Our laboratory is interested in understanding how complex and multifactorial neurodegenerative diseases are generated through the interaction of networks of genes and proteins, and subsequently how to develop tractable receptor-based therapeutic strategies that exert beneficial effects across these pathological networks.
While considerable insight into the genomic basis of neurodegenerative disorders, such as Alzheimer’s and Huntington’s disease, has been gained, relatively less information concerning how these genomic alterations then generate the disease pathophysiological phenotype has been gathered. Many neurodegenerative diseases are often considered as monogenomic phenomena, evolving research though has demonstrated that the phenotypic generation of the disease requires a molecular translation through a network of facilitating genes/proteins, i.e.
the disease ‘signature’
. This translating network therefore represents two important topics for translational neurobiological research, i)
discovery of the crucial network nodes of genes/proteins that propagate and maintain the pathophysiology and, ii)
generation of therapeutics whose network-targeted activity may exert an amplified and reinforced remedial action. The components (genes/proteins) of the molecular disease signature should comprise a minimal, but comprehensive, condensation of the disease process at a level that both facilitates a thorough appreciation of the disease but also provides a tractable framework for therapeutic development. Therapeutic intervention at the level of the molecular signature, will likely engage multiple endogenous signaling systems which will likely synergize to reinforce the potential therapeutic effects of the remedial agent.
Until recently, pharmacotherapeutics have been devised often with just single molecular targets in mind and have unfortunately often proven ineffective for a wide range of patients, especially for complex disorders such as Alzheimer’s disease. Hence, rather than considering disease as the perturbation of a single gene/protein factor, the appreciation of disease as the deformation of a complex network of factors in the disease signature would suggest that the most efficacious treatments would restore the balance of as many components as possible of the deformed signature to achieve its therapeutic effects. Targeting drug agents to G protein-coupled receptor (GPCR) systems has proven to be perhaps the most successful and broadly applicable therapeutic strategy. As GPCR signaling systems underpin and regulate nearly every physiological process their ability to regulate complex disease signatures is likely to be vital for future disease signature-based therapeutics. Recent discoveries have also indicated that with our increasing understanding of the potential complexities of GPCR signaling there appear to be many new avenues by which GPCR-targeted agents can control highly complex networks of functionally-related factors (Gesty-Palmer et al. 2013). To effect the development of signature-targeting agents we are employing multiple levels of receptor signaling analysis, i.e.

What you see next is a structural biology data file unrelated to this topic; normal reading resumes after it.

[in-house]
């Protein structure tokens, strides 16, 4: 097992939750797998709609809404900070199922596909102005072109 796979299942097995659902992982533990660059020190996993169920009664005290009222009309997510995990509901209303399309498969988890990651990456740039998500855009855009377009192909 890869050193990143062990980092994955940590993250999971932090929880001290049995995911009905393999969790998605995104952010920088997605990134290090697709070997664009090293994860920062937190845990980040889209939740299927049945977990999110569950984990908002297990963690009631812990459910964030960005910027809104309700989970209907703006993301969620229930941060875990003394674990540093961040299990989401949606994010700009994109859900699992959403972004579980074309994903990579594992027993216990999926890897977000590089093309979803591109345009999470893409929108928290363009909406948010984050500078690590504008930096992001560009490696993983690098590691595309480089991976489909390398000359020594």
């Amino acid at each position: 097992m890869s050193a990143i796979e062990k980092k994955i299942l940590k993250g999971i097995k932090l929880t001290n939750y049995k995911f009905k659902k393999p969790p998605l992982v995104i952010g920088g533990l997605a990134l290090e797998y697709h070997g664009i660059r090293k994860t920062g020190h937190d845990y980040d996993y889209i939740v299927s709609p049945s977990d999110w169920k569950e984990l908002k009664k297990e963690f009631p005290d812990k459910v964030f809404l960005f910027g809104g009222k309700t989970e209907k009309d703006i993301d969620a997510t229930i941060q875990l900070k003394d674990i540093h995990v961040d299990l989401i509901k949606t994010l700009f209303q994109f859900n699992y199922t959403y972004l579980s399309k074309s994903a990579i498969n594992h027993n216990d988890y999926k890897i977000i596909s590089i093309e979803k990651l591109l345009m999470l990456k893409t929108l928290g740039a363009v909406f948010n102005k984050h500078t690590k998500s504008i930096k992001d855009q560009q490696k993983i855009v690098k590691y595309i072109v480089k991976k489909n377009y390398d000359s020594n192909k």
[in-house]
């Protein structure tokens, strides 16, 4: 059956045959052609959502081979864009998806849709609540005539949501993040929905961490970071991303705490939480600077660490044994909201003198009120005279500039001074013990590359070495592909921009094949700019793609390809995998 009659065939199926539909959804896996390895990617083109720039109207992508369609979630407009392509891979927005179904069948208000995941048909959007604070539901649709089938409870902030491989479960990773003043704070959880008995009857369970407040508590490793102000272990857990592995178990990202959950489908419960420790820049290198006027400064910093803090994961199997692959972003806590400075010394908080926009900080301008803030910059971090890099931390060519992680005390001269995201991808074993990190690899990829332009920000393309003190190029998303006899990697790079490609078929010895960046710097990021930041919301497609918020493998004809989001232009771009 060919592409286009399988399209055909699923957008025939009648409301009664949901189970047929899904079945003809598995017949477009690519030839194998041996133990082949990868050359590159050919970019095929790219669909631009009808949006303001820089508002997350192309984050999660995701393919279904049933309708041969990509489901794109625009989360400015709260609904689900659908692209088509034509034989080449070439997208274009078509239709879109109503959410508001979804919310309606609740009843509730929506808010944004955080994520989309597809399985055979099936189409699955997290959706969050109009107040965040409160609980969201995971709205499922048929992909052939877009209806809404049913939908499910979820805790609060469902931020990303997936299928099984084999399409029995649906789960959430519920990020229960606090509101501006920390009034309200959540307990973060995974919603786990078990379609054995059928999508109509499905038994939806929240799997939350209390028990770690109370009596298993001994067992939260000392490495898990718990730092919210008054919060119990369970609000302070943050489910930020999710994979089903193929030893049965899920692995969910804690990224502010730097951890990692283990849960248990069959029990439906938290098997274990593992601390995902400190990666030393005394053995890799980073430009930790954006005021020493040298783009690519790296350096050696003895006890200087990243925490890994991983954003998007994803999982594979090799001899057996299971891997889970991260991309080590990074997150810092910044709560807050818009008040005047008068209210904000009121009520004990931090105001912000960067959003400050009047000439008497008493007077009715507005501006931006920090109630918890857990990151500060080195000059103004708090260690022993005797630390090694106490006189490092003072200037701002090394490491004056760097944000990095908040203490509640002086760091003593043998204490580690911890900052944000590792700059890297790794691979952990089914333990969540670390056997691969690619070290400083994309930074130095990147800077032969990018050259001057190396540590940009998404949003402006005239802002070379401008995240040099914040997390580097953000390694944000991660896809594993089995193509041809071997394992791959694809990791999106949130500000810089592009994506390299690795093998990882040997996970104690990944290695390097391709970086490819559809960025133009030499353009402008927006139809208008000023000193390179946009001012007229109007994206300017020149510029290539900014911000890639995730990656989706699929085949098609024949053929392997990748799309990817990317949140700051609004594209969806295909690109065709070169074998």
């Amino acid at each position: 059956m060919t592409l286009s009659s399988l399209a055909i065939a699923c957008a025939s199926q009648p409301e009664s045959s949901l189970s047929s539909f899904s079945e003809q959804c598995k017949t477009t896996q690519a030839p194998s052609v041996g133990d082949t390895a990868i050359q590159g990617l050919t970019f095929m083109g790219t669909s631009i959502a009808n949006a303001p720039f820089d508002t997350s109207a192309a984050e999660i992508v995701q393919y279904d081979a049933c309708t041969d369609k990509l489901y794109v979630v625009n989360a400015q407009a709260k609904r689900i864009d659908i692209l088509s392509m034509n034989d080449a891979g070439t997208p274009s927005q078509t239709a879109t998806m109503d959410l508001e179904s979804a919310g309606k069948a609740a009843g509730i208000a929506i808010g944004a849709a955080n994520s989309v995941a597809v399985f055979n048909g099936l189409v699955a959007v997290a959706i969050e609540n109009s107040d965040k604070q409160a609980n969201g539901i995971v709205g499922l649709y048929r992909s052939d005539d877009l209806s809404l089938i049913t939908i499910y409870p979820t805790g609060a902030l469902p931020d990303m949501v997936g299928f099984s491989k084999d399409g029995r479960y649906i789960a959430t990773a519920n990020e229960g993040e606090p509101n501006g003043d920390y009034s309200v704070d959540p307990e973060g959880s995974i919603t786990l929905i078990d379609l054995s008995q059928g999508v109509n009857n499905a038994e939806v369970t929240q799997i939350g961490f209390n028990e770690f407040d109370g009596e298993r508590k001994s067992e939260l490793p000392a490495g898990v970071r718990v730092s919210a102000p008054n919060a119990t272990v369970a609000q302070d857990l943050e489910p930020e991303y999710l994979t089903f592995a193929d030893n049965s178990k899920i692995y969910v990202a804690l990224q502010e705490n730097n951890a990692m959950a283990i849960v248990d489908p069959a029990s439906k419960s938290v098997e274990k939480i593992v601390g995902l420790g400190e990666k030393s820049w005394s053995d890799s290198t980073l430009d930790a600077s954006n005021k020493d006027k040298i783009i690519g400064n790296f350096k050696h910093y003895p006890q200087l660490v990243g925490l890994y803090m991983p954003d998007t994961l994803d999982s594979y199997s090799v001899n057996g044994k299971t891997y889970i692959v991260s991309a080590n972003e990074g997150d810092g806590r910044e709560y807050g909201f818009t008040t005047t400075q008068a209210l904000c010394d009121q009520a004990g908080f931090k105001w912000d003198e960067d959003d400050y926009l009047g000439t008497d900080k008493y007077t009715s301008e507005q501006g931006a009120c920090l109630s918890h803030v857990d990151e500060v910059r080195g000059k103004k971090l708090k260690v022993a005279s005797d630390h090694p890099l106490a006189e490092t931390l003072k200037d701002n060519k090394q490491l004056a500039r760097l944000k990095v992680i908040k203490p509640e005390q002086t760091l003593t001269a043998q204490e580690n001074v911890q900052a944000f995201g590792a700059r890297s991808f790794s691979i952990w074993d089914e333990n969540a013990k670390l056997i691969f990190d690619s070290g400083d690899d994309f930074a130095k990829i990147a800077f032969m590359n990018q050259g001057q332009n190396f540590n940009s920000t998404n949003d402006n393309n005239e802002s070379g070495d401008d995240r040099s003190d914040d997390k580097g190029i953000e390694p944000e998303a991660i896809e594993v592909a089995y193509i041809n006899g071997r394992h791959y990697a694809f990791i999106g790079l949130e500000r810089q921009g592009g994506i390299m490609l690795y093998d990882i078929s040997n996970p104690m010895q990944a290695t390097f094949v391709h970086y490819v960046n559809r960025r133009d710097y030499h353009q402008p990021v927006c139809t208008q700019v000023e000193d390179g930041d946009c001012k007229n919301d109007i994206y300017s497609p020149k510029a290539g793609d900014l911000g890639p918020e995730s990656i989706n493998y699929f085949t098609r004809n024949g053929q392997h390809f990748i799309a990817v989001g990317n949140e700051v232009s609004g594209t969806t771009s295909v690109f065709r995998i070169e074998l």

proteomic and transcriptomic, to help us understand the subtle relationships between drug structure and eventual physiological therapeutic efficacy (Martin et al. 2012). With a comprehensive appreciation of the molecular signaling events that create the degenerative phenotype, it may also be possible to deploy this knowledge to understand, diagnose and treat many other prevalent complex diseases that impact neurological health such as Type 2 diabetes.
Genomic deletion of GIT2 induces a premature age-related thymic dysfunction and systemic immune system disruptionSiddiqui S, Lustig A, Carter A, Sankar M, Daimon C, Premont R, Etienne H, van Gastel J, Azmi A, Janssens J, Becker K, Zhang Y, Wood w, Lehrmann E, Martin J, Martin B, Taub D, Maudsley SAging-US, e-pub, e-pub, 2017 Nuclear GIT2 Is an ATM Substrate and Promotes DNA RepairLu D, Cai H, Park S, Siddiqui S, Premont R, Schmalzigaug R, Paramasivam M, Seidman M, Bodogai I, Biragyn A, Daimon C, Martin B, Maudsley SMOLECULAR AND CELLULAR BIOLOGY, 35, 1081-96, 2015 beta-arrestin-selective G protein-coupled receptor agonists engender unique biological efficacy in vivoGesty-Palmer D, Yuan L, Martin B, Wood w, Lee M, Janech M, Tsoi L, Zheng W, Luttrell L, Maudsley SMOLECULAR ENDOCRINOLOGY, 27, 296-314, 2013 Euglycemic agent-mediated hypothalamic transcriptomic manipulation in the N171-82Q model of Huntington disease is related to their physiological efficacyMartin B, Chadwick W, Cong W, Pantaleo N, Daimon C, Golden E, Becker K, Wood w, Carlson O, Egan J, Maudsley SJOURNAL OF BIOLOGICAL CHEMISTRY, 287, 31766-82, 2012
11/07/2016 - Since its introduction in 2005, the Orbitrap mass spectrometer has quickly become a star in the research firmament. It has contributed to numerous significant breakthroughs in life sciences, especially in the fields of proteomics and metabolomics.
PhD: Univ. of Leeds, UK, 1996
Postdoc: Duke University, US, 1997-1999
PI: University of Edinburgh, UK, 2000-2004
Sr Scientist: National Institute on Aging, US, 2004-2006
Head of Receptor Pharmacology Unit, NIA, US, 2006-2013
VIB Group leader since Oct 2013